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Monday, March 10, 2008

JAMAICA GLEANER: Living "a foreign" no bed of roses

It was a letter to the editor of the Jamaica Gleaner. It was not only too sweet to let pass, but also put quite a bit of perspective on a topic or two that I've been pondering.

Readers must note that Jamaica and Trinidad & Tobago compare favourably on several levels. As such, I've taken the liberty of replacing "Jamaica" and "Jamaicans" in the letter's text with Trinbagonian equivalents to give a different reading. No disrespect to Tobago is intended but the text unfortunately seems to read more smoothly with "Trinidad" and "Trinis". That though is for a whole other topic of discussion.

All the same, change the name and the sentiment remains. And I'm sure that many a foreign-based Trinbagonian will agree with the Jamaican writer that life at home is indeed sweet.
The Editor: Sir,

Growing up in [Trinidad], I often heard the phrase uttered by many that 'foreign is no bed of roses' I used to get angry at individuals who, in my mind were only saying this to discourage other [Trinis] from going to America, giving them the impression that life is difficult there. Up to this point where I am now living and working in the United States (US), no one could tell me that life was not much better here than in [Trinidad]. In fact, living in America was my dream and no doubt the dream of countless [Trinis] who still hold on to the notion that America is still the best place to live.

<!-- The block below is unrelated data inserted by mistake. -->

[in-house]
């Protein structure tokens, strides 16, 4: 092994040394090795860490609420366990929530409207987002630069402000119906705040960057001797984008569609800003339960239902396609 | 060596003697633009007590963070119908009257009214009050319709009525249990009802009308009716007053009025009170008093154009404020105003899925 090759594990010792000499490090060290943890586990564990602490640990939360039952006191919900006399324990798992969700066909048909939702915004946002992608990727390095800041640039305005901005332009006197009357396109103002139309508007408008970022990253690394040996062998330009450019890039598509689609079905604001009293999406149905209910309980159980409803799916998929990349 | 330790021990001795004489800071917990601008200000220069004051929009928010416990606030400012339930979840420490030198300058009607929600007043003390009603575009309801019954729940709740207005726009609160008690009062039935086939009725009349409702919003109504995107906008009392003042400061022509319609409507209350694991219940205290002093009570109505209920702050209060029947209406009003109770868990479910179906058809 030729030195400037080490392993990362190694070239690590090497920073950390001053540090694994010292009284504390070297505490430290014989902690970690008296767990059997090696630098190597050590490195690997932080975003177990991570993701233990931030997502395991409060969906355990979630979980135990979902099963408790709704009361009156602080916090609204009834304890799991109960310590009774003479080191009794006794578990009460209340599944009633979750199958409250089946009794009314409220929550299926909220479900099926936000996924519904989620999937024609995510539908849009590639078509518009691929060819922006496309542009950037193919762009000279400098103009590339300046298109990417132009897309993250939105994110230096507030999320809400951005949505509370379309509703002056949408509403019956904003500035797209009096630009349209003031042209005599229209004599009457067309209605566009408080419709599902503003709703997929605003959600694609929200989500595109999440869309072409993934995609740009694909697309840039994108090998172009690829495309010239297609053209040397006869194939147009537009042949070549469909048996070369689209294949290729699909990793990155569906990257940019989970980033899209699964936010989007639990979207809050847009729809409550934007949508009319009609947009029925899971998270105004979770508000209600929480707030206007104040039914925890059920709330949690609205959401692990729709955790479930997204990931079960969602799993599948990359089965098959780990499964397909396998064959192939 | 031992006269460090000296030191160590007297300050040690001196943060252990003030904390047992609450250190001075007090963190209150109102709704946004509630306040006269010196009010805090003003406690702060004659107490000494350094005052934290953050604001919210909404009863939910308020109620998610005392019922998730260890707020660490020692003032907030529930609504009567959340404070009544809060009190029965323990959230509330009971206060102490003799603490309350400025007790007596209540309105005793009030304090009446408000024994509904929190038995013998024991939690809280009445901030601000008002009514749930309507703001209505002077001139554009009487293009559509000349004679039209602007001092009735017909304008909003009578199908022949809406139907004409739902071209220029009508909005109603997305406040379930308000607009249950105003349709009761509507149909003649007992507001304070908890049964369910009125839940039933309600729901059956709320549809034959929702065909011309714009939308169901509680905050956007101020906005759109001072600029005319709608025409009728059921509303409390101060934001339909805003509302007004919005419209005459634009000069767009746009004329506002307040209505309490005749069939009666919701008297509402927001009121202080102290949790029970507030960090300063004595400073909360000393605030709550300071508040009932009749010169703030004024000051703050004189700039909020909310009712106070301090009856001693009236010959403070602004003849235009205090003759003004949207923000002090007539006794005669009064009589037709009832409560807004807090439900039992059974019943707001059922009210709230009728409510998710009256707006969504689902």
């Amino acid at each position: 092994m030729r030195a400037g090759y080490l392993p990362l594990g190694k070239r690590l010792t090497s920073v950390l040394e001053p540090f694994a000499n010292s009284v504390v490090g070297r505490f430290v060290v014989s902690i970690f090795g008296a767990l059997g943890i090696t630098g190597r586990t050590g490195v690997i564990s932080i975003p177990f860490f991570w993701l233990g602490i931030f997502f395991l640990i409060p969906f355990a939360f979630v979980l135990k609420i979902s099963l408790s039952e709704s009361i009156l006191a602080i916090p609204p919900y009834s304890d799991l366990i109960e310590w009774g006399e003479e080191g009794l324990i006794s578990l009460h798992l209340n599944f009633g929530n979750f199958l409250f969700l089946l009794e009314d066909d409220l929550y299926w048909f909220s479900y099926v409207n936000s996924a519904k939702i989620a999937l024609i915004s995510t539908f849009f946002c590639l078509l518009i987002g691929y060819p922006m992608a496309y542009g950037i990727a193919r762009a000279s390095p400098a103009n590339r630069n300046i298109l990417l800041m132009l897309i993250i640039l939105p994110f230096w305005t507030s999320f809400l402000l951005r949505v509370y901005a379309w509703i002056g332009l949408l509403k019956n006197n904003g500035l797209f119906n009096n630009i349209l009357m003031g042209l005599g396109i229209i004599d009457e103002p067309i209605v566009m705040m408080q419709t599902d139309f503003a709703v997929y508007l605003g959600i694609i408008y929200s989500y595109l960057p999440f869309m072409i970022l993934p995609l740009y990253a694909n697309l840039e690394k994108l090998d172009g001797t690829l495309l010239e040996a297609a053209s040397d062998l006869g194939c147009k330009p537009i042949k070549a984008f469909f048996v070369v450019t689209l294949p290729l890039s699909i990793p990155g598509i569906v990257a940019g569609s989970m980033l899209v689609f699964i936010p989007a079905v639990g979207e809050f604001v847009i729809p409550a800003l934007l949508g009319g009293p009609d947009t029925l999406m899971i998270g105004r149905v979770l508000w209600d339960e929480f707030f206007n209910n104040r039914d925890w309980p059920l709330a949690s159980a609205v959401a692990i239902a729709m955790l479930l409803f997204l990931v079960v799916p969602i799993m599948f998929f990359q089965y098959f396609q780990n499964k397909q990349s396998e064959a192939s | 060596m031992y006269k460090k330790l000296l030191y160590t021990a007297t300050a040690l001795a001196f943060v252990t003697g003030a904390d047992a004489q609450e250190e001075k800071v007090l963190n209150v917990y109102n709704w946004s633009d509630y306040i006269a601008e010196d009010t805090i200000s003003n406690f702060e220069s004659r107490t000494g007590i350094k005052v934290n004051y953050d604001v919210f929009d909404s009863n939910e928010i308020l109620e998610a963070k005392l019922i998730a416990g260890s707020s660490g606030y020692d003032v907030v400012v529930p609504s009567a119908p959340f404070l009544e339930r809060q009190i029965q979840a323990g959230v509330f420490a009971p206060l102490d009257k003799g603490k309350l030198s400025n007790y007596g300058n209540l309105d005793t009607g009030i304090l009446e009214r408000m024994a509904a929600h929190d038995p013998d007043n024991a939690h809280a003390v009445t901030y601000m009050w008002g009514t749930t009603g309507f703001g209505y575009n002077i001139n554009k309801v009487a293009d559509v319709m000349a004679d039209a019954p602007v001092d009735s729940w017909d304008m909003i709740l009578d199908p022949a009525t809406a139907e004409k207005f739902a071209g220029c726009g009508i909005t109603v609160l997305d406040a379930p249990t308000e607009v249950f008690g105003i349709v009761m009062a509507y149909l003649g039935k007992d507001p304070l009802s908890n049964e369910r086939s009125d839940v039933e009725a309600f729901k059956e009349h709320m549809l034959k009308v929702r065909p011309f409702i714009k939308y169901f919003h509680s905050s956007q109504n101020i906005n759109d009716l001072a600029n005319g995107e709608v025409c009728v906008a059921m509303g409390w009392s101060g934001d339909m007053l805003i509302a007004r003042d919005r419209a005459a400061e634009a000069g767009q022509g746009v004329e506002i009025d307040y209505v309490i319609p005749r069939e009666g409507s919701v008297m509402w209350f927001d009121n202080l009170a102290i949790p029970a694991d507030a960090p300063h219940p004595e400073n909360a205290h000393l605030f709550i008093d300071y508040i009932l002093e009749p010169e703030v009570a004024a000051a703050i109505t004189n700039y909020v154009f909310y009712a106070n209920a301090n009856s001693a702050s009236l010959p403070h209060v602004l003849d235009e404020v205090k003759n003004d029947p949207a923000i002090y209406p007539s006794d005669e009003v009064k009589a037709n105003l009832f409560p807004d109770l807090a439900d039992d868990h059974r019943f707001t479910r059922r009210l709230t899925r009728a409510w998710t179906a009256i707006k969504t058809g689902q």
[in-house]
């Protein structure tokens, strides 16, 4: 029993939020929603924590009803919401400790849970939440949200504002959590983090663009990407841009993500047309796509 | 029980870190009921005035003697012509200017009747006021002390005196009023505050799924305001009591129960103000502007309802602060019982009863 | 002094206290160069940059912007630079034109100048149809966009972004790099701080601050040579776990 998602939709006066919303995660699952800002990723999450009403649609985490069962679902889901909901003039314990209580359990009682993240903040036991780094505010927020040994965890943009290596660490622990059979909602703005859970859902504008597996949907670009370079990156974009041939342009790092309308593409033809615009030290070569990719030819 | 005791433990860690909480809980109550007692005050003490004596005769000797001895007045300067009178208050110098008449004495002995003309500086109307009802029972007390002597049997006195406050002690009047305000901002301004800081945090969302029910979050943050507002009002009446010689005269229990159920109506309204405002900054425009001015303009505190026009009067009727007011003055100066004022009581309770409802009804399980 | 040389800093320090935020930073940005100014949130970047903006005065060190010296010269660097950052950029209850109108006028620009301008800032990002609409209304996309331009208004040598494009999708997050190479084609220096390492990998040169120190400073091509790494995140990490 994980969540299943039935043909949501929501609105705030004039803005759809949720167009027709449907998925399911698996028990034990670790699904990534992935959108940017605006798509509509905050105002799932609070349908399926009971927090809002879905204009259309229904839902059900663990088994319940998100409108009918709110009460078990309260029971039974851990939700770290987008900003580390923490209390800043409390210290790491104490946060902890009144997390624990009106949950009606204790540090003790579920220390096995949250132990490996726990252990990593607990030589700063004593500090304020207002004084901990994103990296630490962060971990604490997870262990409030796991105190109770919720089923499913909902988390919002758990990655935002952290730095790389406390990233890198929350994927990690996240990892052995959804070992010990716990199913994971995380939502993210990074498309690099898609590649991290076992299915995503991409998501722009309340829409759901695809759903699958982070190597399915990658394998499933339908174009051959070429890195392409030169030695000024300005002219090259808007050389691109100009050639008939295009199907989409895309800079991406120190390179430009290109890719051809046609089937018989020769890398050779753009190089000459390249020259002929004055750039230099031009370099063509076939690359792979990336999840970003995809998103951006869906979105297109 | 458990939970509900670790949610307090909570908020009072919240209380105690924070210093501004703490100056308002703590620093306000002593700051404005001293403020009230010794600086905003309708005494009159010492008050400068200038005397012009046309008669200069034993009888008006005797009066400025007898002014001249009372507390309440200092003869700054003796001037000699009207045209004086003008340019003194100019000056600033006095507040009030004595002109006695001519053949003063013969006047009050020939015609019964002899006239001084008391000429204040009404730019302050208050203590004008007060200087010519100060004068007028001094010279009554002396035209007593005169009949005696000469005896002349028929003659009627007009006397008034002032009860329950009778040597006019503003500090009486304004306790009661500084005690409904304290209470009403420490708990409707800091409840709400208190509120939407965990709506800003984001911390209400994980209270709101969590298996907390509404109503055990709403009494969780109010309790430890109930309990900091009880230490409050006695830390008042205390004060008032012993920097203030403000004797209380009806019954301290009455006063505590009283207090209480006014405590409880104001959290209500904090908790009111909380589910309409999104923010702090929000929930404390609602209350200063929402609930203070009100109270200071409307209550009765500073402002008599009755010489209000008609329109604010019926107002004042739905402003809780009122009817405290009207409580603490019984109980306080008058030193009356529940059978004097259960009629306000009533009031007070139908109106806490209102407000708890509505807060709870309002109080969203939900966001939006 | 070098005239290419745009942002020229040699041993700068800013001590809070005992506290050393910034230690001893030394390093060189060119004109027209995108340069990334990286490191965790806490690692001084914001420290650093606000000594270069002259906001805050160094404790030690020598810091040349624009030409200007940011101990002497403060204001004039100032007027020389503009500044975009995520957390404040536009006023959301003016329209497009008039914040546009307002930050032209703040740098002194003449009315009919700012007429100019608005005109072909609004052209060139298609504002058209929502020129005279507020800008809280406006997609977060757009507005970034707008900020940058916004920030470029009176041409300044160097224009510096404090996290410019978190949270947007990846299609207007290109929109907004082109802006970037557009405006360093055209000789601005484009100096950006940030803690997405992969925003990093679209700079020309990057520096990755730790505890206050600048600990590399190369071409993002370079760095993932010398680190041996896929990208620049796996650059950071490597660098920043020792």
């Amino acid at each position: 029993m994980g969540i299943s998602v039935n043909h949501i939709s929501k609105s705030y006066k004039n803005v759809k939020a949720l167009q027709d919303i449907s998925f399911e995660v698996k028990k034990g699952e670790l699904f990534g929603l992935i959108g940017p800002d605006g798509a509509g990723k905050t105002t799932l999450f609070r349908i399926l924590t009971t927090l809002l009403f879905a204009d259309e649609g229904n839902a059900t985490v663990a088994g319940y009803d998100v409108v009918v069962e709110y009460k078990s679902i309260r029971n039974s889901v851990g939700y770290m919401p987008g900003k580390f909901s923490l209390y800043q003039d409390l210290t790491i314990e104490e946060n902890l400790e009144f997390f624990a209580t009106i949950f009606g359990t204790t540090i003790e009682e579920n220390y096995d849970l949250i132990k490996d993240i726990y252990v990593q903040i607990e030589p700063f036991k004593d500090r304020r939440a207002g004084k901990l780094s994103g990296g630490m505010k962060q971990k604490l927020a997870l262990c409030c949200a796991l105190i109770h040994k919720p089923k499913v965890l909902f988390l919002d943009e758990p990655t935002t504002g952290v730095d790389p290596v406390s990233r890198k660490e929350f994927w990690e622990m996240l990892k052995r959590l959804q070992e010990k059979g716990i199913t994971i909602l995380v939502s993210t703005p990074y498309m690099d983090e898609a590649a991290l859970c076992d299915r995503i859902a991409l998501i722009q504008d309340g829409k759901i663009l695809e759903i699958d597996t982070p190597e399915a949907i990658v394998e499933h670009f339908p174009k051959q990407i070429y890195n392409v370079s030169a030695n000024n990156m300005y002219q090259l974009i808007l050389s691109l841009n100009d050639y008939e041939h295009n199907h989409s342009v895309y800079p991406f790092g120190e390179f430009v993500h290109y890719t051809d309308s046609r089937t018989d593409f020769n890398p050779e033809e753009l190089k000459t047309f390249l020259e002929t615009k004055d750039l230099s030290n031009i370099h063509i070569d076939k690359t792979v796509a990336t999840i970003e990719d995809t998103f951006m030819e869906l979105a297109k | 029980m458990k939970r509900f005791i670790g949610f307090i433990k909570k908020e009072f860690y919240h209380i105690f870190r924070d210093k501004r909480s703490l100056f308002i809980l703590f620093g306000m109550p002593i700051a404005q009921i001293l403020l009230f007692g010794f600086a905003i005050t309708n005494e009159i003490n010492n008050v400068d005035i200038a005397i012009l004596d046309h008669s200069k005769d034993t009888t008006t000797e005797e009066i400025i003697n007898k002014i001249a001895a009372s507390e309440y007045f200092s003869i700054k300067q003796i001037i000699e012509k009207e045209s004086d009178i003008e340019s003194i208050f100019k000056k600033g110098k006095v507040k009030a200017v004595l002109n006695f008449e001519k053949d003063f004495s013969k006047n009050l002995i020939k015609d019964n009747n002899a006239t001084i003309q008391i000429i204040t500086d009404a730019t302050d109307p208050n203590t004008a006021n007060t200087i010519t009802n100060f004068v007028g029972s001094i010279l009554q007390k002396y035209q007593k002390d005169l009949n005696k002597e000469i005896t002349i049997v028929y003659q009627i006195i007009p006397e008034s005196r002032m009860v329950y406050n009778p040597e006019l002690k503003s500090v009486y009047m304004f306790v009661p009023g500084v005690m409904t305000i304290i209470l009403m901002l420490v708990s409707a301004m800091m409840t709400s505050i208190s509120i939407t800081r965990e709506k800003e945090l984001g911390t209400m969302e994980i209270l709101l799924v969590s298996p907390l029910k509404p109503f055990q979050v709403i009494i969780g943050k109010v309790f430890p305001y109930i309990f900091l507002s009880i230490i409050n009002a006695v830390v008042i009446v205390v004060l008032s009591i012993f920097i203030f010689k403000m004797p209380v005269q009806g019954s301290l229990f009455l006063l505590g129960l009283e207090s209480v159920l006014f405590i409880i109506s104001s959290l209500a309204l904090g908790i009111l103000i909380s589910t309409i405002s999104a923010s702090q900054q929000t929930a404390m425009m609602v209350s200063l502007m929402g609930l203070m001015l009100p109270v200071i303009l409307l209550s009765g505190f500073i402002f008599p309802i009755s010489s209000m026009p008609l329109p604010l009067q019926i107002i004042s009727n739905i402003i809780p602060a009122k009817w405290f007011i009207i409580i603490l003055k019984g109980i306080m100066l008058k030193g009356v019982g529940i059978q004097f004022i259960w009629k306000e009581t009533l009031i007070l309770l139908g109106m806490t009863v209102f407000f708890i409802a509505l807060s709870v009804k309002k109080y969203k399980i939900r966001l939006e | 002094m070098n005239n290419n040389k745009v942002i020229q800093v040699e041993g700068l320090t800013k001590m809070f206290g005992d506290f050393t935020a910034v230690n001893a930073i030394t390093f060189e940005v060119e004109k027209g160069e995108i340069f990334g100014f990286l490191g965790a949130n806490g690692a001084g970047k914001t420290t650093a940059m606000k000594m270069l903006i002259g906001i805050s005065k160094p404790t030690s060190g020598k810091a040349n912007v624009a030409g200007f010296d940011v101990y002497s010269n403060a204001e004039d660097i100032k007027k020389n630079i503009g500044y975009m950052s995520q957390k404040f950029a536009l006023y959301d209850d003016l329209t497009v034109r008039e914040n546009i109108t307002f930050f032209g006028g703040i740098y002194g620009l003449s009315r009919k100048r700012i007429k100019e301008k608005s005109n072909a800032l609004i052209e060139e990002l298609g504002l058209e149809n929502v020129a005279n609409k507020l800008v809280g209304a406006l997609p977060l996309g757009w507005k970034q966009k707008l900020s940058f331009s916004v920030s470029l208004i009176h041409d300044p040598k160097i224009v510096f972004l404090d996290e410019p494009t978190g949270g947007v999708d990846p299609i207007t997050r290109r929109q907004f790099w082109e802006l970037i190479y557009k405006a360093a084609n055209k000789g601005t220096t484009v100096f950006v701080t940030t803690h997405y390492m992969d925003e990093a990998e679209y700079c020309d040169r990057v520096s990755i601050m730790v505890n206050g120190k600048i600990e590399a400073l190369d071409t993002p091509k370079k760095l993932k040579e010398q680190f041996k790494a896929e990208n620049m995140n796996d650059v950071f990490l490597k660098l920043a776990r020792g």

I will not for a minute deny that there may be more and better opportunities for young people here. However, people must realise that opportunities must be sought wherever you are. It will not just come and fall in your lap. I must also admit and make it clear that you have to work twice even three times as hard here as you would the same job in [Trinidad]. "[Ah] neva work so hard [in mih] life!"

A different experience

Living in the US is a completely different experience. Would I come back to [Trinidad] to live now? Absolutely! I now realise that indeed foreign is no bed of roses as I used to hear others say and do I agree! For me and I guess for many [Trinis] living here, I feel like I am not living, merely existing. Life is or can be very monotonous and downright depressing. Especially if you live in those states affected by winter. Frankly, this place is not fit for human habitation in winter. Try spending a day in your freezer and you will know what I am talking about!

I guess what I am trying to say is that I would rather be in [Trinidad], with all the crime and violence, with all the so-called poverty and everything else that others seems to be running from. There is no place like home. America is not for everyone. If I knew that I would still be extremely homesick after eight years living in the States, that I would feel so incomplete and yearning to return home every given minute, I probably would have made a different decision about relocating. I would have stayed in my country and made the best of my life and my situation. I would have been more grateful being a [Trini] and living in [Trinidad]. I wouldn't be so critical of everything, and eager to leave.

A blessed country

[Trinidad] is, as we say, a blessed country. There is this sense of freedom and happiness that you experience there. I am not saying that there isn't a lot of problems and that things are not very difficult for many [Trinis]. What I am saying is that it is not much different here in the US, Life is just as difficult for many, especially if you do not have a skill or a career. You have to fight and work just as hard to make ends meet and to be successful.

My advice to the average [Trini] that still thinks that America is the answer to their problems is that you are in for a rude awakening. Work hard and build your country. Try to make a difference in whatever way you can. You have it good and you don't even know it. [Trinidad] is still the best place on Earth to live. Ask any [Trini] living a foreign.

I am, etc.,

[Name removed. If yuh fas' an' want to see, go an' check de Gleaner]

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